When I made the insane statement to friends and family that I was going to run a marathon way back in 2009, it quickly dawned on me that I did not know the first thing about what I was doing. Having only gone as far as 10 kilometres, I really didn’t respect the distance I had just committed to, but I was going to have to learn fast. I began reading everything I could about training for a marathon. By the end of my reading list, I learned that there are 3 consistent must haves in any marathon training schedule:
1. The Long Run: While it doesn’t have to be fast, it has to be done.
2. Speed Work: In order to race fast, you have to train fast.
3. Warm Up Races: Essential for marathon success.
It seemed to makes sense that to race and finish well you need to train for endurance and some speed. But the warm up race was puzzling. Why would I go into other races before my big race? Well it’s pretty simple. Not only are the warm up races a time for testing gear, nutrition and race day rituals, but it’s also the best time to test your coping mechanisms for that inevitable voice in your head that tells you “You are so not ready for this.” come marathon day.
Going into this past Sunday’s Around the Bay 30k, it occurs to me that usually I am running this race as my last long run before my spring marathon, rather than my first run of this distance. The voice in my head is starting to speak to me, and I am trying to ignore it. The second thing that occurs is that I realize they have changed the first half of the course, and added more hills! Now the voice is pointing out that due to the icy conditions of this winter, my hill training to date has been non-existent. Finally, and this is the best one, I have been telling everyone that I fully expect to finish around 2h 20min, same as last year. Yes that’s laughter coming from inside my cranium. But reminding myself, “This is only a training run,” takes off some of my self-inflicted pressure.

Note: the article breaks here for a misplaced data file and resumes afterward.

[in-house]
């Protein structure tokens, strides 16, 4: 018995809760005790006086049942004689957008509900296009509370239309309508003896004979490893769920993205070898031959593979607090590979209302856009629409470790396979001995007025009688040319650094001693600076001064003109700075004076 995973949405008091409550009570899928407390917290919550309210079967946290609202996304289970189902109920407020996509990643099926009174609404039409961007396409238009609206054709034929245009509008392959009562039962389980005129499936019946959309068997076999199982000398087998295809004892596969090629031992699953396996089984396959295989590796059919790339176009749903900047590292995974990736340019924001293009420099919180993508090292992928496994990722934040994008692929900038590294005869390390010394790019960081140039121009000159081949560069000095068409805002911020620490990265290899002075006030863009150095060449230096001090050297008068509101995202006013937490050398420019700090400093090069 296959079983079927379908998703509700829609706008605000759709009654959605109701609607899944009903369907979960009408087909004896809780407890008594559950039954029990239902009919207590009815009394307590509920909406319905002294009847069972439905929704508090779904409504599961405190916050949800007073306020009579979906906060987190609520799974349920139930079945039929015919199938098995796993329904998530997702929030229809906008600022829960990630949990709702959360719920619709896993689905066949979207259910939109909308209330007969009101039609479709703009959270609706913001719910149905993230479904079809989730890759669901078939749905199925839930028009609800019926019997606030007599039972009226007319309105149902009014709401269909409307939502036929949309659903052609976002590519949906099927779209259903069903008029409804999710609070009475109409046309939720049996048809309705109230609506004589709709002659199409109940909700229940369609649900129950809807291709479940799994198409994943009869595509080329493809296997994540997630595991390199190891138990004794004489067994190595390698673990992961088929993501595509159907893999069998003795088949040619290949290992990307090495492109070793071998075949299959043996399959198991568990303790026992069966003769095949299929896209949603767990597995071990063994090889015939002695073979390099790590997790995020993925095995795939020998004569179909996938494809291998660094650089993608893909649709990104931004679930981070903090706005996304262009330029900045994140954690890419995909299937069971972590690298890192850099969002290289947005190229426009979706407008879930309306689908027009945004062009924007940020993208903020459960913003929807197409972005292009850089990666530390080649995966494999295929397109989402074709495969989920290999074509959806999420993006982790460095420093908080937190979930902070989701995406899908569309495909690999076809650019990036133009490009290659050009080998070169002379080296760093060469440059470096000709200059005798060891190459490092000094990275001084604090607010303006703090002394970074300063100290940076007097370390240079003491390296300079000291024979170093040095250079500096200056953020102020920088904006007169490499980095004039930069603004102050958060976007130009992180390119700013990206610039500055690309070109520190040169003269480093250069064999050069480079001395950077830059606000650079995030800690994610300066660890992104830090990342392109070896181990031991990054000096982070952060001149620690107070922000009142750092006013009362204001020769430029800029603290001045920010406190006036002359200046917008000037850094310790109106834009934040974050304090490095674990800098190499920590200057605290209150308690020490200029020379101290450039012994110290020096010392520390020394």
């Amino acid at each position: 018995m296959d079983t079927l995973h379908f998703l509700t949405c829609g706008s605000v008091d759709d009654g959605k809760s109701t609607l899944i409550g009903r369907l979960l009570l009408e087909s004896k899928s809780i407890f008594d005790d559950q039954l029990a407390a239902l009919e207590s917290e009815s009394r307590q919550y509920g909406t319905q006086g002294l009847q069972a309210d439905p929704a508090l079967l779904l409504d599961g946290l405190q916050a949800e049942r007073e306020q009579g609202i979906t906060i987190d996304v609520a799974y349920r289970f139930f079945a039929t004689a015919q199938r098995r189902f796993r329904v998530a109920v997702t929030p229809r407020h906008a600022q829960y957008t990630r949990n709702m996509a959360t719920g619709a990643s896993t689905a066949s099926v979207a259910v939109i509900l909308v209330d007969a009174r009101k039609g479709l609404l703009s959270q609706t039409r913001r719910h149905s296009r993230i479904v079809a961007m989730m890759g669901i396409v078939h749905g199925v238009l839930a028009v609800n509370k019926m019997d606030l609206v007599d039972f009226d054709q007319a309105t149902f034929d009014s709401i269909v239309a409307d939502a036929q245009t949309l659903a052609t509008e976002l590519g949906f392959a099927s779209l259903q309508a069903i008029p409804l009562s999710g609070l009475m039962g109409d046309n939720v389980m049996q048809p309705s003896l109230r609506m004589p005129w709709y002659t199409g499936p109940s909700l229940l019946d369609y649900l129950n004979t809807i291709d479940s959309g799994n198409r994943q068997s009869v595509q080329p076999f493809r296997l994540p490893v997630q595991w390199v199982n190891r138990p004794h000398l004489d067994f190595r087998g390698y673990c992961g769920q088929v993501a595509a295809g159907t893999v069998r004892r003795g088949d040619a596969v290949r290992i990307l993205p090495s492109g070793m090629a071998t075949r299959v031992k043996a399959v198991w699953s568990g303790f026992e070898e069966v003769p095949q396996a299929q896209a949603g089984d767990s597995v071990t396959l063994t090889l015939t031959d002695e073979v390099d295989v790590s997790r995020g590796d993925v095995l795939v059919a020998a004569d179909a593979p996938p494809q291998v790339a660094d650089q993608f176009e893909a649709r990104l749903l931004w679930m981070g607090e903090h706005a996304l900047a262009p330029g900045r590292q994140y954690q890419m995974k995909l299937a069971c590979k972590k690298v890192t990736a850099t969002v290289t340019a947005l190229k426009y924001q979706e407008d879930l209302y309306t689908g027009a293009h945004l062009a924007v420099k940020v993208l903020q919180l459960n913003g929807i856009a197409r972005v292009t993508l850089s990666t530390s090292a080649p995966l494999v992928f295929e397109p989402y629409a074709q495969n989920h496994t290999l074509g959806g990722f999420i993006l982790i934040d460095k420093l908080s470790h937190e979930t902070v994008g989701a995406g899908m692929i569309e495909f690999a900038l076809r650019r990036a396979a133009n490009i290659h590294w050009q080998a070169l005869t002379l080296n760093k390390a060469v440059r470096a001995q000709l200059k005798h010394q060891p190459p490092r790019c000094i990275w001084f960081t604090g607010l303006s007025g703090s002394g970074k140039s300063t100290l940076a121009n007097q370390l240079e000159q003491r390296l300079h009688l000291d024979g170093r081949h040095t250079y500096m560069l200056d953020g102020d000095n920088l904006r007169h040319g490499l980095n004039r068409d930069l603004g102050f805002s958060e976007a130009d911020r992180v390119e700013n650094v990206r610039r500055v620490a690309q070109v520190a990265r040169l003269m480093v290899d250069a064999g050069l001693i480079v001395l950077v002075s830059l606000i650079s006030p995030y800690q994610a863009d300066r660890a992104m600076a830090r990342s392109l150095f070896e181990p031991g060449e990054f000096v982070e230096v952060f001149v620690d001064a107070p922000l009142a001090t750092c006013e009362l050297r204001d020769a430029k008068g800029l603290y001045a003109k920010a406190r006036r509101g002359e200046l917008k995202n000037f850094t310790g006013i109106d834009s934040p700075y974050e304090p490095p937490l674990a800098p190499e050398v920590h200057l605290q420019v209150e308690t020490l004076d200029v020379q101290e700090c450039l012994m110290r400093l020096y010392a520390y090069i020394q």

During the race I kept focusing on my iTunes as I headed up hills (and there were A LOT of them!) and repeating Rob Watson’s famous words of encouragement “You are gonna smash it!”. At 16k, hills be darned, I am right on pace where I wanted to be. My mind begins to wander, I battle the discomfort and try to relax. I begin to break down the remaining kilometres into manageable pieces. I remained focused on hitting the 28-kilometre mark so that I can face down the Grim Reaper. Then it’s an easy downhill two kilometres to Copps Coliseum and the finish line. Heading up the final hill, all I could think about was the Monty Python skit at the end of “The Meaning of Life”, coming over the top and past the 26-kilometre marker with a little smile on my face. Even the voice in my head was giggling. When the signs announcing Death appeared, I took a minute to look at my watch. I realized I was on pace for a 2:21-2:22 finish and so happily decided to ‘embrace’ Death, and stopped to give the Grim Reaper a hug. He told me “You won’t be finishing now, you know.” I laughed in his face, and picked up the pace for the last 2k, finishing in 2:20:57.
Now with 8 weeks until Ottawa, that voice in my head is saying, “I guess you’re doing ok.” I know that internal voice will never be overly enthusiastic, but I’ll keep looking forward to the weeks ahead and the countdown to the Ottawa starting line.